Our study altogether supports existing research that found the PRFQ to be a valid and economic self-report measure for the assessment of parental reflective functioning [3] with the caveat that certain components (pre-mentalizing modes) may not be captured adequately in this German version of the self-report. Still, our findings generally confirmed its construct validity by including behavioral and narrative measures of parental sensitivity and attachment. The PRFQ exhibited moderate to good internal consistency on both the interest and curiosity and the certainty about mental states subscales. However, similar to another recent study using the German version of the PRFQ, internal consistency of the pre-mentalizing modes subscale was rather low (see [32]). Cronbach’s alpha may be affected by the low number of items [61] and very low variances of single items in this scale. As mentioned, the scale was left-skewed with a mean of 1.81 (SD = 0.59). Interestingly, including a large sample of mothers and fathers of children 3–10 years, Pazzagli et al. [27] found comparably low mean values (M = 1.79, SD = 0.85) in parents of preschool children that significantly differed from pre-mentalizing modes in parents of older children. The authors argue this may be due to the fact that younger children’s motives and needs may be more basic and easier to determine leaving less room for interpretation. However, given the fact that Krink et al. [32] as the only other study using the German version of the PRFQ also found low internal consistencies of the pre-mentalizing modes subscale, a revision may be considered. While our findings provide valuable information on the useability of the PRFQ in normative samples in general -and the German version in particular- further studies with different age groups and more heterogeneous samples are needed to strengthen this empirical evidence. A factor analysis confirmed the structure with three independent factors, except for a marginally positive relationship between interest and curiosity in mental states and certainty about mental states. Notably, in our sample one item (“I believe there is no point in trying to guess what my child feels”) loaded on pre-mentalizing modes instead of interest and curiosity. This inconsistency may partly derive from the German translation and ambiguous wording regarding this item, which has also been noticed by Krink et al. [32]. Also, deleting the item from the interest and curiosity scale increases Cronbach’s alpha to 0.65. Finally, corresponding with other studies, in our sample mothers scored higher on interest and curiosity in mental states than fathers [27].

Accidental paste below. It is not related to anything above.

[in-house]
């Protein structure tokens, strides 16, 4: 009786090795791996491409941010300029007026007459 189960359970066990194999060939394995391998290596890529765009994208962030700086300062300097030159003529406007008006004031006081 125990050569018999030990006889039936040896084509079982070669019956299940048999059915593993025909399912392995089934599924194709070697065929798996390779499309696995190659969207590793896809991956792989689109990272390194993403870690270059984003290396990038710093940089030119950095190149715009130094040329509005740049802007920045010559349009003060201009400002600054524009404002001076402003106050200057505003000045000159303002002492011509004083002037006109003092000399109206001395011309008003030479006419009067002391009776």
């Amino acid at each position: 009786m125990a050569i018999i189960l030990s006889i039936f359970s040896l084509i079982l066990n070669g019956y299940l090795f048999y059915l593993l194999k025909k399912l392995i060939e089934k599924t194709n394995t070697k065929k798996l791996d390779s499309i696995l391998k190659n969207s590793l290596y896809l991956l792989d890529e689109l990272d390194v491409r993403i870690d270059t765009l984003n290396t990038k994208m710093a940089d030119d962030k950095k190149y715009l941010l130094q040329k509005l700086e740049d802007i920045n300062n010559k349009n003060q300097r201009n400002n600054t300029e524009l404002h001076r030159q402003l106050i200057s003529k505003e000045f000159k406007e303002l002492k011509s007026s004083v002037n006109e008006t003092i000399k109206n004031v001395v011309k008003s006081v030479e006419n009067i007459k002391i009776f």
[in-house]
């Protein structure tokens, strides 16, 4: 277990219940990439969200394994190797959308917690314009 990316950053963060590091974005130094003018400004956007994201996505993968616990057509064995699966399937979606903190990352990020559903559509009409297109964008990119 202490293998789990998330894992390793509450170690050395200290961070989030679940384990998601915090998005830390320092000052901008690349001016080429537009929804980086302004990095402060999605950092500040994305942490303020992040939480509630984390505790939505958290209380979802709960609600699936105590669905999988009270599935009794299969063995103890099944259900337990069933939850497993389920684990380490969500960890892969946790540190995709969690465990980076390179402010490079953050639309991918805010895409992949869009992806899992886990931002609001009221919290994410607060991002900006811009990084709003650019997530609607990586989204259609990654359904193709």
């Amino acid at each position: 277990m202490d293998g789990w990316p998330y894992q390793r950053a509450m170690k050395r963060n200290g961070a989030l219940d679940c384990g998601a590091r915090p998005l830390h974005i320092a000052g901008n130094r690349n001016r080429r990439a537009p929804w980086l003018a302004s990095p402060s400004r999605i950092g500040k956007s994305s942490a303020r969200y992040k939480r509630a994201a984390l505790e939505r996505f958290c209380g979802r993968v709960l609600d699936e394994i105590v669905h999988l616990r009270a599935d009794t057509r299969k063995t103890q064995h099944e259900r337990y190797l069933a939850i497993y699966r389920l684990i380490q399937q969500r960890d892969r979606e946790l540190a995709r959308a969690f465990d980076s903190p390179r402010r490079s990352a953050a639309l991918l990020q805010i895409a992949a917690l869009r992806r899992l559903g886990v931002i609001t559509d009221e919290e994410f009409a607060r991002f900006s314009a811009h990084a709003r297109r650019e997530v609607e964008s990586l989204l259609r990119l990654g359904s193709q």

Strengths and Limitations